Value and the rest of the honeycomb

I enjoyed the readings on usability and user experience this week. I especially resonated with the two Morville articles. Morville and some of the other authors really hit home the idea that, as Internet Age librarians, especially those of us involved with digital libraries, we cannot be afraid of learning from web designers or online marketing people. A lot of the tricks of those trades are important tools for digital librarians as well!

I feel like Morville is a great example of an open-minded adaptable librarian. I thought it was very instructive how this guy who had built his career around the idea of Information Architecture was able to keep aware of the big picture and realize that sometimes findability is the most important attribute to improve. I also liked his honeycomb diagram that does a good job of showing all the different facets of UX that need to be kept in mind. Which brings me to the question from the discussion prompt:

  • What are the most important factors in making a digital library user-friendly? How can they be carried out?

As always, limited resources mean tough choices as to where we focus the resources we do have as librarians. So is there a part of Morville’s honeycomb more worthy of our precious time and money than another?

Morville puts “valuable” in the center of his diagram and, from his definition (in “User Experience Design” 2004) this means UX that advances the mission of the organization itself. This reminds me of the NINCH guidelines. UX is only worth improving as far as it serves the mission of the organization that’s funding the improvements. (Seems obvious, but having worked with web designers on a variety of music and music school projects over the years it’s not! Some designers love bells and whistles more than functionality.)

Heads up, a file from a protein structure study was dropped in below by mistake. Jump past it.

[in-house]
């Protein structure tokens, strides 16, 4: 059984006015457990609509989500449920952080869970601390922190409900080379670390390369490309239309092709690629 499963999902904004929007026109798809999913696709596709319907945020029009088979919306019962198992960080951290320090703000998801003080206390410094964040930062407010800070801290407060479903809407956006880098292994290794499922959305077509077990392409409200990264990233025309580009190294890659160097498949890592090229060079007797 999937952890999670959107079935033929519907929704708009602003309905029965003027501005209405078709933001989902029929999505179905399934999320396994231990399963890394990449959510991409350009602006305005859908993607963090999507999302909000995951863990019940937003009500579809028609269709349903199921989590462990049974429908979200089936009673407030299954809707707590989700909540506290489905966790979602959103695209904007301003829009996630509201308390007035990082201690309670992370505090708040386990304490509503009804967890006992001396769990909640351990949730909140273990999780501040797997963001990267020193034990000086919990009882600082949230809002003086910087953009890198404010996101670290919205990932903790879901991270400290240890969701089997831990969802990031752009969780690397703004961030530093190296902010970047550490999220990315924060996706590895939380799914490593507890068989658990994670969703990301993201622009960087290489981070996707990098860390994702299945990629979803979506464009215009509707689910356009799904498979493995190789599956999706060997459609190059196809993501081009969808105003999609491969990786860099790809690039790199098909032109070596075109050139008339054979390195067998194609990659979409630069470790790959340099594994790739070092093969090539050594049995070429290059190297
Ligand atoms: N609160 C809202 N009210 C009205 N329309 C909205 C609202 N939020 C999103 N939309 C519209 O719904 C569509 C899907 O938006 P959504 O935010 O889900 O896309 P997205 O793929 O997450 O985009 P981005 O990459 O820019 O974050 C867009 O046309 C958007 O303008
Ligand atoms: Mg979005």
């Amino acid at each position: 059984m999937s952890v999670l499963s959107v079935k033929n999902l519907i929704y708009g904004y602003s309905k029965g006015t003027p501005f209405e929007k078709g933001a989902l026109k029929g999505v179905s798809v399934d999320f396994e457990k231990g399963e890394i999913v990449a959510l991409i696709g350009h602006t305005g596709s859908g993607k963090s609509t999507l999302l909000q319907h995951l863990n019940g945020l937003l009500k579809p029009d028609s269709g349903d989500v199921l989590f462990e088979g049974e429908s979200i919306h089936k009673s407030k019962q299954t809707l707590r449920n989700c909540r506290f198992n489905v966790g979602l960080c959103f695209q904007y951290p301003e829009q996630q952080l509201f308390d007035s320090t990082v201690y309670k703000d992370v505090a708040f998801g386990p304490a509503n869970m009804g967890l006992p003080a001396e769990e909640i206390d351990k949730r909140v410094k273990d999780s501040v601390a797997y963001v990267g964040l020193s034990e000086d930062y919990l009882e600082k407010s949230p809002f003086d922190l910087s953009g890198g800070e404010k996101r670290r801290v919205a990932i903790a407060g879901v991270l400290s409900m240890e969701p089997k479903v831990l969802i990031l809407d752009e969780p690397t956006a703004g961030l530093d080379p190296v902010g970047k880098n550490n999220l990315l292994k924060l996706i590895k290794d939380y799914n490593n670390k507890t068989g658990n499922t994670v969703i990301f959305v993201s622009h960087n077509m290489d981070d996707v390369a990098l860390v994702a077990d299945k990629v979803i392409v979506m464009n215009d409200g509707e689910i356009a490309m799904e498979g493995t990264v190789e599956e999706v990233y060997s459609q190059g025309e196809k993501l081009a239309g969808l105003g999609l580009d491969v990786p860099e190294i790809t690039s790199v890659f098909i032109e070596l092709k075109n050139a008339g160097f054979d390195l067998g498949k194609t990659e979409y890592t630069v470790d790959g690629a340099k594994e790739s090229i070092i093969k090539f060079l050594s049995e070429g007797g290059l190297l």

Beyond that central focus, the other 6 facets seem fairly equal to me.  It’s likely a matter of assessing your digital library for where it might be lacking in a fact or two and focusing on improvements in those areas.


2 responses to “Value and the rest of the honeycomb

  1. Your experiences with web designers could be pretty common. Indeed every organization should have focus, that is, its value propositions. Interfaces should deliver and promote the value propositions.

    I am also surprised SEO was mentioned in a library-oriented paper. It demonstrated DL is truly an interdisciplinary area.

  2. When you say that “some designers love bells and whistles more than functionality”…did you come up against any resistance when talking about incorporating the needs of the user? (if you did have that conversation…)

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